It’s all playing out exactly as expected here in Canada: Inaction and ill-preparedness leading us full-speed into a second wave that will neatly coincide with the onset of cold weather, drastically cutting off social opportunities and sending people back to their sourdough and sour moods. Harrumph.

After reading a great Vice piece on how to make this cold reality more bearable, I’ve been looking at vintage ski suits on eBay (what is a ski suit but a jumpsuit with benefits, really?) so that I can romp in all seasons with impunity. The piece talks about all the little things you can do to get ready for a few months that may be less than ideal. Writes Rachel Miller, “What small-ish things do I wish I had done in January 2020, that I can do some version of now?”

Miller’s examples include little gems like making sure you know how to cook a favourite meal, and have cozy socks.

Do you have a plan for how to get through whatever the next few months may throw at us, with climate and COVID piled on top of the feeling of impending chill? I make snide comments about self-care but only because I still can’t scrape the last vestiges of cynic off my person. (Maybe there’s a spa treatment for that?) In truth, I’ve been working HARD to become someone who doesn’t roll her cucumber-covered eyes whilst taking care of herself.

Taking care of oneself can be as simple as recognizing the guilt you feel (for me it’s the propane firepit we bought to prolong our outdoor hangs, and the weekly takeout) and giving yourself some grace. Yes, I’m trying to not be wasteful. Yes, I’m also trying to stay healthy.

Taking care of yourself can also be as simple as working to eke out a bit of time to take stock of where you are and how you are feeling. At the beginning of the pandemic, we were all checking in a lot — frontloading meetings with mental check-ins, calling old pals to see how they were holding up, Zooming our second cousins twice-removed. Now that we’ve acclimated to the low hum of threat, some of these important check-ins have been lost. It would be great to reintroduce them to our daily personal and work lives.

(this tweet from @realsarahpolley is forever in my brain)

I’ve been seeing many a climate activist displaying their anguish on Twitter of late. Which is normal when you’ve watched the world sleepwalk into tragedy. Many of these activists are scientists, scholars, and writers who have been covering all of this for decades. The pain of seeing their predictions comes to light (and fire) so forcibly has only illuminated their grief. If you are likewise feeling such grief, I hope that you are taking the time to find the help and strength you need. 

Climate and COVID have both exacerbated the need for mental health supports. Are there resources in your part of the world? I hope so.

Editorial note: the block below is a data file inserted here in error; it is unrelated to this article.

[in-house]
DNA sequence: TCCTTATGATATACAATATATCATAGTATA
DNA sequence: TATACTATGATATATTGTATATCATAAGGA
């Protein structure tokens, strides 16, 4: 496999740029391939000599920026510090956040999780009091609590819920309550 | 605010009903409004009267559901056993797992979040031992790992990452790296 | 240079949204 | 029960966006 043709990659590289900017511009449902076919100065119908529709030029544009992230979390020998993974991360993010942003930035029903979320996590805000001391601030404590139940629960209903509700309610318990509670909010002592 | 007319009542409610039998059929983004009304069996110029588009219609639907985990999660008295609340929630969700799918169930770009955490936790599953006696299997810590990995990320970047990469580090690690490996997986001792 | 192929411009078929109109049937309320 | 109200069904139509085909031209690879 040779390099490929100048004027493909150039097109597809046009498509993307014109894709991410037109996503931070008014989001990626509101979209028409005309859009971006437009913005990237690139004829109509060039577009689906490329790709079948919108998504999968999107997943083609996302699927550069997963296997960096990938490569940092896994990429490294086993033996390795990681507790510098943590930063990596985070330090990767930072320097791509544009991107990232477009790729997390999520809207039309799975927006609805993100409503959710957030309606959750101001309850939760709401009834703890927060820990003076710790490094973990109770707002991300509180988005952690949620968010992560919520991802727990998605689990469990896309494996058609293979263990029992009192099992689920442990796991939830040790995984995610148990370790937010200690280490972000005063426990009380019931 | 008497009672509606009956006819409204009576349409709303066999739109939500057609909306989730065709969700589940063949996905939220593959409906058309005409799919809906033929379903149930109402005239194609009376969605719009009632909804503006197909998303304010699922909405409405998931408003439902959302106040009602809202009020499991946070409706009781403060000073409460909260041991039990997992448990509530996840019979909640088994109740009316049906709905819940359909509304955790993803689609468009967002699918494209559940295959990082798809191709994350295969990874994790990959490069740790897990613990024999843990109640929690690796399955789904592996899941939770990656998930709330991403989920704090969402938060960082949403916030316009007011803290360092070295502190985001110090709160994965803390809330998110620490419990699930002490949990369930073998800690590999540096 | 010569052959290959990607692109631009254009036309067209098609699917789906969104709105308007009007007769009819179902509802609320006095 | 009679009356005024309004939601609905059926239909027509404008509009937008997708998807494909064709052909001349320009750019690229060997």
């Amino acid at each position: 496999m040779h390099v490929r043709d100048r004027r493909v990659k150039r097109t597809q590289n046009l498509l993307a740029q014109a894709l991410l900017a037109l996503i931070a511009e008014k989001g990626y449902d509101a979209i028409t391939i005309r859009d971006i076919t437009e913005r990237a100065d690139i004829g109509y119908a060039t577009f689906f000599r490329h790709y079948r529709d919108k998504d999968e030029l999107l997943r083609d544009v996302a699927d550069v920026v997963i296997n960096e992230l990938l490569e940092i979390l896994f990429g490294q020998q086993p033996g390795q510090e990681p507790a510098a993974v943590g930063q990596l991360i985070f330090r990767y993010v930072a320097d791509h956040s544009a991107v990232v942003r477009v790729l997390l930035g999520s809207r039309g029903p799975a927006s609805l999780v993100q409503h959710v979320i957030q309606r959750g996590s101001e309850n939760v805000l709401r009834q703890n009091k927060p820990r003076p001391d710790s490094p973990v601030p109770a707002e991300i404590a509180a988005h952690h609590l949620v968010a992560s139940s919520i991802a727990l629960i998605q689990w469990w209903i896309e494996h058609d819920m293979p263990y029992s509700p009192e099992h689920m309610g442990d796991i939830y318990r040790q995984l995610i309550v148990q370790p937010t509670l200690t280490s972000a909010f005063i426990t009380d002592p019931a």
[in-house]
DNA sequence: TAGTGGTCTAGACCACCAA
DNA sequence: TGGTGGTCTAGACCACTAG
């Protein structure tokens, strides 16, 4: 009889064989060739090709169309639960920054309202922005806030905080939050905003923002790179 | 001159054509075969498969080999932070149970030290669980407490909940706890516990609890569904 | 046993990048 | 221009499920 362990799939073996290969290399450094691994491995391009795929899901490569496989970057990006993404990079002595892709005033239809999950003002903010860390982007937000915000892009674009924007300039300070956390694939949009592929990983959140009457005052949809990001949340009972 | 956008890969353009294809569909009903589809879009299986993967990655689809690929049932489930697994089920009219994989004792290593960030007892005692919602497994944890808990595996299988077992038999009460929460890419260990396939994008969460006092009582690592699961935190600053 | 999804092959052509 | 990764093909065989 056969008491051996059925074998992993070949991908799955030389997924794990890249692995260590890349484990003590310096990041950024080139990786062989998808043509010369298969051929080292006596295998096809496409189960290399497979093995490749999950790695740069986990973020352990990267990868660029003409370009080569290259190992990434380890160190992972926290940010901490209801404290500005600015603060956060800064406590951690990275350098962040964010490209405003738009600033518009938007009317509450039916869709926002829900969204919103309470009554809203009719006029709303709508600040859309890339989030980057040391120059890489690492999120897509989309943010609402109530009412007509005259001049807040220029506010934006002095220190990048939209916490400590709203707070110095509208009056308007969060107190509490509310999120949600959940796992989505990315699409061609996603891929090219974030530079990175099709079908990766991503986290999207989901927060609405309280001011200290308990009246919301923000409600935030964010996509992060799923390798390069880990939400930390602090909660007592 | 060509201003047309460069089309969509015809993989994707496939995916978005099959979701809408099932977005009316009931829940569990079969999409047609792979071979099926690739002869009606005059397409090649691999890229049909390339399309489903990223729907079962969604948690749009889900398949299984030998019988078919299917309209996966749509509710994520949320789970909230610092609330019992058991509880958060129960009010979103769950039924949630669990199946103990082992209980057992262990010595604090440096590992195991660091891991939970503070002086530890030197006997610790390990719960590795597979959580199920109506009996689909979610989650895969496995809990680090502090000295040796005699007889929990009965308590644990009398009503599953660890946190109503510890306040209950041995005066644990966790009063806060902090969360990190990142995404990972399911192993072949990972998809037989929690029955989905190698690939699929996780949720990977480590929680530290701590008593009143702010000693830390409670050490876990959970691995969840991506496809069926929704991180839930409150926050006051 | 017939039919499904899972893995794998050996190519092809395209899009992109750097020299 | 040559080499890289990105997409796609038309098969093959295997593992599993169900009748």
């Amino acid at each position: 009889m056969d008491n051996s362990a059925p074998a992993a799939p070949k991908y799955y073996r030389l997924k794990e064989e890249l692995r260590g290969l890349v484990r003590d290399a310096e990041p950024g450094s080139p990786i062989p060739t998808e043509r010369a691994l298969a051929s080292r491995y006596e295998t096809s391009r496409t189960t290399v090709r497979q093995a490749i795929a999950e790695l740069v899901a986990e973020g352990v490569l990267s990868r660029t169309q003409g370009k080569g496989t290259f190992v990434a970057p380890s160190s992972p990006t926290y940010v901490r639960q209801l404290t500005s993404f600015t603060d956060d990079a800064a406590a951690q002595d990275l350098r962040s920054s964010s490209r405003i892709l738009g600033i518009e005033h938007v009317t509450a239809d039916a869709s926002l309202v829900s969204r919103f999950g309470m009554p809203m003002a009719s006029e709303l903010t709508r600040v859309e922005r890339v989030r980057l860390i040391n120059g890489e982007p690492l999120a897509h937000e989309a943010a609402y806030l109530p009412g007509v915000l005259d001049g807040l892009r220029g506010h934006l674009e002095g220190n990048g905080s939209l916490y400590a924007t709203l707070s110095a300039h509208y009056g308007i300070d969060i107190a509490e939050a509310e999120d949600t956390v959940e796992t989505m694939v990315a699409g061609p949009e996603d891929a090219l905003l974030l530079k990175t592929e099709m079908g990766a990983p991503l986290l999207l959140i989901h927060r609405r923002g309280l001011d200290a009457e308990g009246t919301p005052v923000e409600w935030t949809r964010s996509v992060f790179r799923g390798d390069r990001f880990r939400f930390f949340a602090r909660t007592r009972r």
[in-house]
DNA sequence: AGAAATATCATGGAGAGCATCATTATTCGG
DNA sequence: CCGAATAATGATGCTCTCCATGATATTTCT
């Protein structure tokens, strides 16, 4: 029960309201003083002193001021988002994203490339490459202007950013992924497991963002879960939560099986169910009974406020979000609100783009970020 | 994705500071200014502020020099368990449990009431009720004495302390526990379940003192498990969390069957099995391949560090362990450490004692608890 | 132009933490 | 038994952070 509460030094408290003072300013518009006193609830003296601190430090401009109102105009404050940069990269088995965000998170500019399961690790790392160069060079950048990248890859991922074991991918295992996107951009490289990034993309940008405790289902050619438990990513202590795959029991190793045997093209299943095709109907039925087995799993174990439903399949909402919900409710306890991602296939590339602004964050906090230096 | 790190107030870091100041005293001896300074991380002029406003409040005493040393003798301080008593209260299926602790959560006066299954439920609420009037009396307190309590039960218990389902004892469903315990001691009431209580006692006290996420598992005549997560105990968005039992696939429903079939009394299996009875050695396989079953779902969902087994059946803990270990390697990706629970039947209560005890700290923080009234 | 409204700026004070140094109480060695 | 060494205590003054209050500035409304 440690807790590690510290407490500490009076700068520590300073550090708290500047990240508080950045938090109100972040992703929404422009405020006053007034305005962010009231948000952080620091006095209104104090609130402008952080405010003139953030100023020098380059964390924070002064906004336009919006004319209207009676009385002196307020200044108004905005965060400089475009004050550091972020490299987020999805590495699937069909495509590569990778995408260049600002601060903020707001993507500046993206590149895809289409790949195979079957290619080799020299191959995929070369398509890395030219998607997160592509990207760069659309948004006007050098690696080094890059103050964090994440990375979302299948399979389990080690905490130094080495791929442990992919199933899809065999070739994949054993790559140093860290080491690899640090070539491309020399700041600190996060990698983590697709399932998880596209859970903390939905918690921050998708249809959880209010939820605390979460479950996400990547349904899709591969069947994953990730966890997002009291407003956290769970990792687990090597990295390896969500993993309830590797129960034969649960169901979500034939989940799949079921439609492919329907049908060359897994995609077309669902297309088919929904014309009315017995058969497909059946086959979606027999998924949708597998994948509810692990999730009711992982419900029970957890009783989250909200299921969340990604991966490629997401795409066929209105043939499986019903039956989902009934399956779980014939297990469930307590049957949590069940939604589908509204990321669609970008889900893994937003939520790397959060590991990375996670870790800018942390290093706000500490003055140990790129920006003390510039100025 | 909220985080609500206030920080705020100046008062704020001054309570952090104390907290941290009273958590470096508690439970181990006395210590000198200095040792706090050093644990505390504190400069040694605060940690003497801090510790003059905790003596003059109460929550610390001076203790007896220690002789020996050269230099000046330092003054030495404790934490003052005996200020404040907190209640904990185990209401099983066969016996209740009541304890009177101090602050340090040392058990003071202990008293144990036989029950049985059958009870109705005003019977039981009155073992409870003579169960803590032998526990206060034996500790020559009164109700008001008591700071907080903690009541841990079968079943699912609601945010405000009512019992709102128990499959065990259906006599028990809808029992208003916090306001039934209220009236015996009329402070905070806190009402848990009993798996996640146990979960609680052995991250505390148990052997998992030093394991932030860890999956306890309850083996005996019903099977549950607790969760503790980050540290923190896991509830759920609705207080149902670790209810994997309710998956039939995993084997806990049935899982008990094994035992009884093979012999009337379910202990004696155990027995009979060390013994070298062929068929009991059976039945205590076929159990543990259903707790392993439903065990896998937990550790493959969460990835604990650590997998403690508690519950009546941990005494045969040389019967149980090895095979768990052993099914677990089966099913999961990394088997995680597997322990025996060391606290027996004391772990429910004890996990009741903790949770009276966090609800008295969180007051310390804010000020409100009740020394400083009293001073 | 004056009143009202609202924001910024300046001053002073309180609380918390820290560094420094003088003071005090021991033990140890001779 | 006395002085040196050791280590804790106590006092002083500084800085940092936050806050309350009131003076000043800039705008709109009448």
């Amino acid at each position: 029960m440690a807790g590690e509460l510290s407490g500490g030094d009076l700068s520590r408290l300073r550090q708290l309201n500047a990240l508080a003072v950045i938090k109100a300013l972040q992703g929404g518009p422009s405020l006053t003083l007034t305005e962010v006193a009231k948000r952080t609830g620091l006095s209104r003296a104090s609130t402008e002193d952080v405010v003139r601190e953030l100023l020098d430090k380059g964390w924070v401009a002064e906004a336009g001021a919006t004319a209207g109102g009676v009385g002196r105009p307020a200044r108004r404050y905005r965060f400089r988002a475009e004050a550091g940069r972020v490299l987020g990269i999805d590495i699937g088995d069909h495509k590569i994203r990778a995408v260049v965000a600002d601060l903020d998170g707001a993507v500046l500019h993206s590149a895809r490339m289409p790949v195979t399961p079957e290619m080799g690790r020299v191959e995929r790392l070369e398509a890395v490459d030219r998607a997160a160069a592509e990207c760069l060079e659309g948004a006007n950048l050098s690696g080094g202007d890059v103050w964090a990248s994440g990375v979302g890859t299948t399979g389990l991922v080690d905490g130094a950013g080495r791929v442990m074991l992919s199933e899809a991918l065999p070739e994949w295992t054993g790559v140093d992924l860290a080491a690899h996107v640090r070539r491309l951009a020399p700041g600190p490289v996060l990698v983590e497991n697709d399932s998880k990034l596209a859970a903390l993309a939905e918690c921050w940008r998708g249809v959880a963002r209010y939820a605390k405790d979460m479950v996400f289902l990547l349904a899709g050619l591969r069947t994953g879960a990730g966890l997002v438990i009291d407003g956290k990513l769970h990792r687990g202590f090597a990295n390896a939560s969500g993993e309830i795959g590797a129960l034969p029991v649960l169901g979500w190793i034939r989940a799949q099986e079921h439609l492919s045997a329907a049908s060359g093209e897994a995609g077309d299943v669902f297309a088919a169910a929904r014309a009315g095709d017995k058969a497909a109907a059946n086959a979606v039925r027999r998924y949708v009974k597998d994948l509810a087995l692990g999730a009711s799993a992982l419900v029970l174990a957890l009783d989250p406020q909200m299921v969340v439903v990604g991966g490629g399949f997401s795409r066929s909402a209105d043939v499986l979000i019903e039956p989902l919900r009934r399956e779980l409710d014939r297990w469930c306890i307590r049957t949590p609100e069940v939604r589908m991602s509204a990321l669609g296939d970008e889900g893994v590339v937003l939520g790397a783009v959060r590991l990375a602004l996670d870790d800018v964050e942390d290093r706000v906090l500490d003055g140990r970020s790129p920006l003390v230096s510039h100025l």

While hope is a trope, I would love to end this newsletter with some bright starts, because despite IT ALL, I am lately full of more hope than I’ve had in a good, long time. Why? Because BIG THINGS ARE HAPPENING. I’m going to devote next week to positive climate news, but here’s something big to chew on: China has committed to peaking emissions by 2030. And these guys don’t screw around when it comes to commitments. 

Life is rarely like that movie with the last-minute plot twist. And then a global superpower and the U.S.’ most populous state make huge climate moves, and you think maybe, just maybe, we can turn this thing around. If not, at least we’ll have comfy socks.


At work I commissioned a few polling questions to get a better sense of how Canadians feel about emissions labelling. Spoiler alert: they are into them to the tune of 71%. I wrote a comic for Huffington Post about carrying the weight of individual decisions and why carbon pricing helps shift the burden back to producers. It is MUCH EASIER to explain carbon emissions and externalities with pictures. As always let me know your thoughts!


What are you doing to stay cozy? Please tell me! (And if you’re in a different hemisphere. (Hi Australian readers!!), tell me where you’re at as well.


(And the world’s most beautiful bougainvillea).

Hope you are happy and healthy,

PS. Does this newsletter go to your junk mail? Please drag it from promotions to your primary inbox!
PPS. Like this newsletter? Tell a friend?
PPPS. As always, lmk me how I can make it better!

Sunsetting Sunset Lit

Or, how to keep it ugly beautiful

Hi! I’m Sarah. Minimum Viable Planet is my weeklyish newsletter about climateish stuff, and how to keep it together in a world gone mad. I’m always curious to know what you think.

(The light is Maxfield Parrish pretty right now because of bad, bad things. It’s easy to forget this.)